In a summer where it seemed we were to be denied the joy of weddings altogether, the nation was treated to a pleasant surprise when Princess Beatrice unexpectedly tied the knot with her dashing property developer fiancé Edoardo Mapelli Mozzi on Friday. And while it was an intimate ceremony, featuring only the bride and groom’s closest family to stay in line with Covid-19 safety measures, it was no less magical, featuring a breath-taking vintage wedding dress on loan from the Queen, a show-stopping tiara (also borrowed from her grandmother) and an exquisite floral display.
It came as a welcome revelation to many when the pictures of the happy couple were first released on Friday 17 July, giving a glimpse into their secret Royal Wedding. The small ceremony, thought to feature around 20 guests, took place at the Royal Chapel of All Saints at Royal Lodge, Windsor – Princess Beatrice and Mapelli Mozzi had originally been set to marry at the Chapel Royal in St James’s Palace with 150 guests in May.
A statement from Buckingham Palace stated that the event went ahead “with kind permission of Her Majesty The Queen” and revealed that “the couple decided to hold a small private ceremony with their parents and siblings following the postponement of their wedding in May. Working within government guidelines, the service was in keeping with the unique circumstances while enabling them to celebrate their wedding with their closest family.”
In a thoroughly modern – and superbly sustainable – move, Princess Beatrice walked down the aisle in a vintage Norman Hartnell gown on loan from the Queen, who was famously photographed wearing it in 1962 at the premiere of Lawrence of Arabia. The choice was a touching tribute to her grandmother and showed just how close their bond is. The English couturier has long had a special relationship with the Royal Family and designed both the Queen’s wedding gown for her marriage to the Duke of Edinburgh in 1947 and her coronation dress in 1953.
While the original Peau De Soie taffeta gown was sleeveless, Princess Beatrice worked with Stewart Parvin, who has designed many of the Queen’s outfits, and Her Majesty’s long-standing dresser Angela Kelly to remodel the dress slightly, adding short organza puff sleeves to the jewelled straps. The diamanté-encrusted gown is trimmed with Duchess satin and features a geometric checked bodice and an accentuated, nipped in waist, which was moulded to fit the petite Princess perfectly.
In an era when Royal Wedding dresses are so highly scrutinised and the general speculation about which designer will land the coveted job is often whipped up to fever pitch, the upcycled gown was a refreshingly imaginative and ethically-minded choice from the young Princess. Not only was it sustainable, it was also financially-savvy, which feels more appropriate than ever in this current time of global crisis.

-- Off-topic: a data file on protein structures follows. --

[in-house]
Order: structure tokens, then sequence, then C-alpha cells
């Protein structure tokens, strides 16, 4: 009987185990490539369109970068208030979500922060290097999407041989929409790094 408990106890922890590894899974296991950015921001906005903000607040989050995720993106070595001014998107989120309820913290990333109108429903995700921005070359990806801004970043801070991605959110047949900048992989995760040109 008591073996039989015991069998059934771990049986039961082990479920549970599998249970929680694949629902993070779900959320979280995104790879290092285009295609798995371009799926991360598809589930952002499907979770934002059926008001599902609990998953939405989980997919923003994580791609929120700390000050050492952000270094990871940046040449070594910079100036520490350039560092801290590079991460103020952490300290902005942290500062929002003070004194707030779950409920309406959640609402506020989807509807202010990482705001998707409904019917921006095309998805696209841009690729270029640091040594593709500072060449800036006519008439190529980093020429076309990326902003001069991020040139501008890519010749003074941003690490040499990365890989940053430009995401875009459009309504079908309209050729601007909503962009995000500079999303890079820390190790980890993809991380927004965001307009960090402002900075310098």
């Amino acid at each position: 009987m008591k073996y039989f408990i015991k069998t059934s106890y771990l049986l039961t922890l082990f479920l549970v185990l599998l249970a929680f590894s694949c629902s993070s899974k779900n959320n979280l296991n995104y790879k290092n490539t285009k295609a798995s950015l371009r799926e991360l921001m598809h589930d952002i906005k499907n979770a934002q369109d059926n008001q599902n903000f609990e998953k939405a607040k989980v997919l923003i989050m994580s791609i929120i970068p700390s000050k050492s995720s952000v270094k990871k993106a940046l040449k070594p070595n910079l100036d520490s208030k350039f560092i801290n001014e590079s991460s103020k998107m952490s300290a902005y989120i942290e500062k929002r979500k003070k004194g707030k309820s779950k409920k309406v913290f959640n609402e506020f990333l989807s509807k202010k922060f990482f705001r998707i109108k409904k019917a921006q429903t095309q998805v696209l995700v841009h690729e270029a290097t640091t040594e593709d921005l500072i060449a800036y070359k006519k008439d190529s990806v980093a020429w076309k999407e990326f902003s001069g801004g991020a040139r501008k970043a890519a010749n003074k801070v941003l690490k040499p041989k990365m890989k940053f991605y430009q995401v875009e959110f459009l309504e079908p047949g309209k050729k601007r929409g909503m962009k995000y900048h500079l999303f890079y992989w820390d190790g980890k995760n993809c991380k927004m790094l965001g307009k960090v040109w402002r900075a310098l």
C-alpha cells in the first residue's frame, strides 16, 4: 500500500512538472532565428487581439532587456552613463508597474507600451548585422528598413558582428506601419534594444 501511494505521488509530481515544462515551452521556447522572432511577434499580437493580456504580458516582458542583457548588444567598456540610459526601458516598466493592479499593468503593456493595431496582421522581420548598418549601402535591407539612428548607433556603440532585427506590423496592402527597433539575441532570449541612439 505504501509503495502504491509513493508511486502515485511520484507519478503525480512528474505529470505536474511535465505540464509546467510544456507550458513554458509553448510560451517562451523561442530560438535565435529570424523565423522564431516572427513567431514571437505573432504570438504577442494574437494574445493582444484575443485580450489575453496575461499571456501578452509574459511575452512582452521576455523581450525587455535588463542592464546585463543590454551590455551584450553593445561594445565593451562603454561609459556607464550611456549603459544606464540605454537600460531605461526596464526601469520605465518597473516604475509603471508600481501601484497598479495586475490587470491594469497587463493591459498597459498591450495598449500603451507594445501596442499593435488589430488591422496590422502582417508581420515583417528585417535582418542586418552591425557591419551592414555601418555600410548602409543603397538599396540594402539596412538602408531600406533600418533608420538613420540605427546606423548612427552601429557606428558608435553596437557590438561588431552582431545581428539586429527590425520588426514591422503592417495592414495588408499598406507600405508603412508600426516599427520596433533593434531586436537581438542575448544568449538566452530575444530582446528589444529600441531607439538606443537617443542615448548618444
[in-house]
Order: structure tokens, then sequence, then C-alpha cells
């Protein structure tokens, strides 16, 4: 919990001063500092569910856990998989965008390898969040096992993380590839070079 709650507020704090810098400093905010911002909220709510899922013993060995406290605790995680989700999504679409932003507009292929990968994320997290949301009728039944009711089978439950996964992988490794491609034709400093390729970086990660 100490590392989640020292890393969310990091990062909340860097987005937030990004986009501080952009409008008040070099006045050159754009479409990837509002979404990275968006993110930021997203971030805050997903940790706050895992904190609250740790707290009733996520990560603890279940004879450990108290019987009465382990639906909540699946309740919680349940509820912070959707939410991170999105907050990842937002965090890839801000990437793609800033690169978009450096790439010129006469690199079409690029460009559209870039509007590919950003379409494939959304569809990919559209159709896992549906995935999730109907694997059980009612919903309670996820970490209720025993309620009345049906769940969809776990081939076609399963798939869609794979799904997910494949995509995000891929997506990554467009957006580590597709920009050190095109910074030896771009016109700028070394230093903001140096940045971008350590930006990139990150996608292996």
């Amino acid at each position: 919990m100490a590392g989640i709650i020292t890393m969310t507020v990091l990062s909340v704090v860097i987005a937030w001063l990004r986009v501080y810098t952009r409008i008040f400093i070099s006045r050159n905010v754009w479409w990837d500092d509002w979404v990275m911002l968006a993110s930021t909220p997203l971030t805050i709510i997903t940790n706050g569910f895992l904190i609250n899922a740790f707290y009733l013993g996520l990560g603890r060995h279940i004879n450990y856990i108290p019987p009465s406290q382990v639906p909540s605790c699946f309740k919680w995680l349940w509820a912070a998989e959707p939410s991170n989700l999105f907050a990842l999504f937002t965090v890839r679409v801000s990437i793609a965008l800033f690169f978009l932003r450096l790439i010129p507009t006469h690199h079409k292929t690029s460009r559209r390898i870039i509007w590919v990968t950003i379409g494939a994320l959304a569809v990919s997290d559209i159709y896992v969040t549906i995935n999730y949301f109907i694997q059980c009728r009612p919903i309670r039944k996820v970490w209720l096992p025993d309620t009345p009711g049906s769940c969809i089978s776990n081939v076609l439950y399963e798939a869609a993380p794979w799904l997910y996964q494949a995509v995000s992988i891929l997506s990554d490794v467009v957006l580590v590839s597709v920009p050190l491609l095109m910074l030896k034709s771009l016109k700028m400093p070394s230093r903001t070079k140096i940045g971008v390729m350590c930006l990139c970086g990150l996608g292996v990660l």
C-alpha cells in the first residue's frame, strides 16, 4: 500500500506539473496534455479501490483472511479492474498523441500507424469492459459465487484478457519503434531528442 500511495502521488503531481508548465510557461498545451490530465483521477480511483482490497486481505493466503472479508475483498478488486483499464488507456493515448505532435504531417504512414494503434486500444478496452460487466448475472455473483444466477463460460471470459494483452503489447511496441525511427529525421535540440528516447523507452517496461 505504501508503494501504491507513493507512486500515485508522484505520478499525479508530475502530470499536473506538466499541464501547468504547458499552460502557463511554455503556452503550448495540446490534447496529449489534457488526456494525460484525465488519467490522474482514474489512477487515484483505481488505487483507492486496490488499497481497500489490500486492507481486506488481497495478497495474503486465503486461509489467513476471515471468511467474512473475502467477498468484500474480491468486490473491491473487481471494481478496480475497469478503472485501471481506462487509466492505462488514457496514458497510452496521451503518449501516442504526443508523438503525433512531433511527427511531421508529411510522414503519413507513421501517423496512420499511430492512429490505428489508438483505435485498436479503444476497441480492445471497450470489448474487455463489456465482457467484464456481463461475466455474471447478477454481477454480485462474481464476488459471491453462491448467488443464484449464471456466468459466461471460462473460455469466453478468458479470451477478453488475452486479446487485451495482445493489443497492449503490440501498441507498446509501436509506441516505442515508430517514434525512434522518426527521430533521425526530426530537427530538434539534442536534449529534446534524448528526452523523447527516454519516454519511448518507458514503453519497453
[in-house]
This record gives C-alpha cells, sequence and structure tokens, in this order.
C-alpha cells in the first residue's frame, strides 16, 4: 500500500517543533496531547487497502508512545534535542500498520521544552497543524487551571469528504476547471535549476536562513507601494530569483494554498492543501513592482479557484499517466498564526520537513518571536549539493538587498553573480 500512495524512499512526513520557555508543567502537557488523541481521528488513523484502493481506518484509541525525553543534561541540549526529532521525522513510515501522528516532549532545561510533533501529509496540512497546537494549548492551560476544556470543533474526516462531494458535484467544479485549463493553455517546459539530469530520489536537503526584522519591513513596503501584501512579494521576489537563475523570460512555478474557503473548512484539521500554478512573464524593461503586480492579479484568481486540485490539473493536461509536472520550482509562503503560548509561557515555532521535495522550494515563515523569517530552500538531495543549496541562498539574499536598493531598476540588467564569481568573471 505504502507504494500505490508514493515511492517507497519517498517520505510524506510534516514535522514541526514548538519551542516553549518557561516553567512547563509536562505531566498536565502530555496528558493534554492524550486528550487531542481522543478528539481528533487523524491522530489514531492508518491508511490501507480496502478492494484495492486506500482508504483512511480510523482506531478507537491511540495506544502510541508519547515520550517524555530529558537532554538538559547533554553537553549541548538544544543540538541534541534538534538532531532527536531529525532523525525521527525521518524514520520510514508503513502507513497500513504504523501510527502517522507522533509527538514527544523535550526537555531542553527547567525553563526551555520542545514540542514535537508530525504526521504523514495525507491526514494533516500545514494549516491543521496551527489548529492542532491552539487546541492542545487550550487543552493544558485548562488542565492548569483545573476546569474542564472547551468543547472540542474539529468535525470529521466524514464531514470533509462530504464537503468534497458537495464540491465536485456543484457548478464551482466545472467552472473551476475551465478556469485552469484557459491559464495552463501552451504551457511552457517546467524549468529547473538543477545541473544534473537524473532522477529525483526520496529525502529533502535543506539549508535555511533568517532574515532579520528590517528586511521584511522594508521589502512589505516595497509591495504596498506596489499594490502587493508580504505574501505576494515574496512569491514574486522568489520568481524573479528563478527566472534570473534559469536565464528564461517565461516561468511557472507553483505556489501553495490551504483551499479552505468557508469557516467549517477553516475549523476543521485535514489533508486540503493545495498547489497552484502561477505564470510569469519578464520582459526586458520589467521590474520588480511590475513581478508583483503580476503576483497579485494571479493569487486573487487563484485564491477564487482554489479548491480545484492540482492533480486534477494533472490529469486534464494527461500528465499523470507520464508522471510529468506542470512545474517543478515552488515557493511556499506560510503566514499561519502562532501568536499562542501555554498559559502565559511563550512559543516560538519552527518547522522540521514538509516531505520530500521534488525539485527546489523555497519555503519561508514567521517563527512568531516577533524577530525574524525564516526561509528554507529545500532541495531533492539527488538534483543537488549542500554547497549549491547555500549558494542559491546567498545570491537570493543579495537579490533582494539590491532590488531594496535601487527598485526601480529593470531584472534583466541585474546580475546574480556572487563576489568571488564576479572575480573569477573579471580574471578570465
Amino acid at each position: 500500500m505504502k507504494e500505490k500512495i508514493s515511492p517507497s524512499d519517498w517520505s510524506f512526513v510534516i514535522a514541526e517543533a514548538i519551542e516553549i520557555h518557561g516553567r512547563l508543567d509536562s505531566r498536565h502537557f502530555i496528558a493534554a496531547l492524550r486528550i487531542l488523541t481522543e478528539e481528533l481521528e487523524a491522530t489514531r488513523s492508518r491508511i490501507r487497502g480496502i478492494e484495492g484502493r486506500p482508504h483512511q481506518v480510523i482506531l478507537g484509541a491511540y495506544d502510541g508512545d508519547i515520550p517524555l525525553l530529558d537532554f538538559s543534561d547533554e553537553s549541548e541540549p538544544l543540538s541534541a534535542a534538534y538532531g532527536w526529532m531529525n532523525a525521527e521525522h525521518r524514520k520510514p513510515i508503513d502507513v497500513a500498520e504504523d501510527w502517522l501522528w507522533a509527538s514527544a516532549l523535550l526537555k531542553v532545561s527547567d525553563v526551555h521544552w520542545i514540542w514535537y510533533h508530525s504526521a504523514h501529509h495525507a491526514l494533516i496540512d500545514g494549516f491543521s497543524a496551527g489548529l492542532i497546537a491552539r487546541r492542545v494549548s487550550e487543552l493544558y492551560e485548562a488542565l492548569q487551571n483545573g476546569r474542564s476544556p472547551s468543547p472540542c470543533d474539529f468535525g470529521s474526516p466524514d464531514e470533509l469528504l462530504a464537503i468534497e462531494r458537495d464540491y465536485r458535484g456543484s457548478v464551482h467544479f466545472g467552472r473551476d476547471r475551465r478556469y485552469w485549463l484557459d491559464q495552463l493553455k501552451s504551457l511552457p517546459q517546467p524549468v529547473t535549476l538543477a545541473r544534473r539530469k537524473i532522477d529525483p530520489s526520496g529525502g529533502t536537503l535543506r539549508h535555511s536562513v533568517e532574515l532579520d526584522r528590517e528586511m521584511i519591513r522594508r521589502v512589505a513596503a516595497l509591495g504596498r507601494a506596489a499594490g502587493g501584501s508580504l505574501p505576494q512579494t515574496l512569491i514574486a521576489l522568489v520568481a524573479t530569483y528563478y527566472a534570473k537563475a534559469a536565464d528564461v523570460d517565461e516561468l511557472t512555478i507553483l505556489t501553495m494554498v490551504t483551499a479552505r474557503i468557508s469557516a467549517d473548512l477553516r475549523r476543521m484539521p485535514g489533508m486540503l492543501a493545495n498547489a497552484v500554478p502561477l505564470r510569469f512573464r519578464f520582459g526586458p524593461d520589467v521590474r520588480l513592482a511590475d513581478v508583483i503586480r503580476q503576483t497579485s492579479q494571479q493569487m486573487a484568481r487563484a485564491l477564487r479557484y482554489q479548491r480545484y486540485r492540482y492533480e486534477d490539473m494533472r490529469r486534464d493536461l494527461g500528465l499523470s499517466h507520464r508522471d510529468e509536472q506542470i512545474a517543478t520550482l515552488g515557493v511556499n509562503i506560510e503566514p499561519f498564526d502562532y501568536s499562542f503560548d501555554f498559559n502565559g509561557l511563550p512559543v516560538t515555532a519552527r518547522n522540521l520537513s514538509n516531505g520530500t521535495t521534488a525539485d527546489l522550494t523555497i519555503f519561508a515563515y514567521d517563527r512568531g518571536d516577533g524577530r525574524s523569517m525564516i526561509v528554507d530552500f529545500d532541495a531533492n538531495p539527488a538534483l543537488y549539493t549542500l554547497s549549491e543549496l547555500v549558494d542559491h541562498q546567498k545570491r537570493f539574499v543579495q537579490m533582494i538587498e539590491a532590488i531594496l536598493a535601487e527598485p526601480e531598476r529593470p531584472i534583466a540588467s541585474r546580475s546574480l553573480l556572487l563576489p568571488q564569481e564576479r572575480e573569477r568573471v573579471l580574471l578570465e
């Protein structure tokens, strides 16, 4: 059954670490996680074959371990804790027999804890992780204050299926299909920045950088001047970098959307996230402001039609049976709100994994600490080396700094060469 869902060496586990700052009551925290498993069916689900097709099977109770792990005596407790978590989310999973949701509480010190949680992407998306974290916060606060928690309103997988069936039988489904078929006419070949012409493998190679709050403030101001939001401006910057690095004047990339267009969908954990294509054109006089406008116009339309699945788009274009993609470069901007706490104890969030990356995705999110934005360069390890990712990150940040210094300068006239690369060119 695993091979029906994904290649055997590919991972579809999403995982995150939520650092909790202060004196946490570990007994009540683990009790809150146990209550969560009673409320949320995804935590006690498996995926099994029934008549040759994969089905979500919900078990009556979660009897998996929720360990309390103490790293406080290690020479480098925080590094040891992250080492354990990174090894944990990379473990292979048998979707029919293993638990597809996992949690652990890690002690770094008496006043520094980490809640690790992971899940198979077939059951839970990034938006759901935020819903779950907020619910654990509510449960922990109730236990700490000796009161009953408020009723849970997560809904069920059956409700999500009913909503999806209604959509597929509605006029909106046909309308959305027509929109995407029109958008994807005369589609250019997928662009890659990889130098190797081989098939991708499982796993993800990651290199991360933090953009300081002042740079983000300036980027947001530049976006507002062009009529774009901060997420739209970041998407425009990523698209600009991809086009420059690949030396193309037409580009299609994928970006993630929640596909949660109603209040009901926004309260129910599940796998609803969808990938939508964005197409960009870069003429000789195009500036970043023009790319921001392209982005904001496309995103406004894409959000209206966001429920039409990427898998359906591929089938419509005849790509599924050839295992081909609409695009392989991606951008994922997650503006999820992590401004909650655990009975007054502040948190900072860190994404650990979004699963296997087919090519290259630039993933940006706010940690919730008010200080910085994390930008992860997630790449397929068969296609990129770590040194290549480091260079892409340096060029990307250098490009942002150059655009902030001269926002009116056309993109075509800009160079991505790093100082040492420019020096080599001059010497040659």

In yet another nod to her special relationship with her grandmother, Princess Beatrice teamed her wedding gown with the spectacular Queen Mary Diamond Fringe tiara, which the Queen wore for her own nuptials. While it is customary for the Queen to loan a tiara from her extensive collection to royal brides on their wedding day, none of the current generation has worn the show-stopping tiara.
The exquisite piece was originally made for Queen Mary by Garrard and Co. in 1919, reusing diamonds from a tiara that had been given to her as a wedding day gift from Queen Victoria. Queen Mary gifted the resulting creation to her daughter-in-law, then Queen Elizabeth (later the Queen Mother), who loaned it to her own daughter for her marriage to Prince Philip.
While that moment made the tiara one of the most famous in the royal collection, there was almost a last-minute mishap when the piece broke just before the bride was due to set off for Westminster Abbey. Luckily, a court jeweller was on hand and was able to fix the tiara just in time. As part of its clever design, the 47 graduated bars can also be worn as a necklace.
As a further break from tradition, instead of the usual all-white bouquets most commonly carried by royal brides, Princess Beatrice opted for an elegant floral arrangement made up of trailing jasmine, pale pink and cream sweet peas, royal porcelain ivory spray roses, pink o’hara garden roses, pink wax flower, baby pink astilbe and sprigs of myrtle from Savill Garden in Windsor Great Park.
The bouquet and incredible floral arch that surrounded the chapel’s entrance were made by Patrice Van Helden of RVH Floral Design, who was also the florist behind Beatrice’s sister Eugenie’s bouquet for her 2018 wedding and Elton John’s nuptials in 2014. Both Princess Beatrice and Mapelli Mozzi were heavily involved in designing the bouquet and wanted to include their favourite flowers: Norma Jane roses and sweet avalanche pink roses, respectively.
And while the colours may not have been in keeping with the tradition of royal brides, there was one element that certainly was: the sprigs of myrtle. This regal ritual has been followed for 162 years, ever since Princess Victoria, the eldest child of Queen Victoria and Prince Albert, carried them on her wedding day to Prince Frederick of Prussia in 1858.
The intimate event featured only a small number of guests, including the Queen, the Duke of Edinburgh, and both sets of parents and siblings. Beatrice was walked down the aisle by her father, Prince Andrew, and Mapelli Mozzi’s young son Wolfie acted as best man and pageboy. While there were no hymns sung, in keeping with government guidelines, two of the couple’s favourite poems were read out by their mothers – Sonnet 116 by William Shakespeare and I carry you in my heart by E.E. Cummings – along with a biblical reading, St. Paul’s First Letter to the Corinthians Chapter 13, verses 1-13.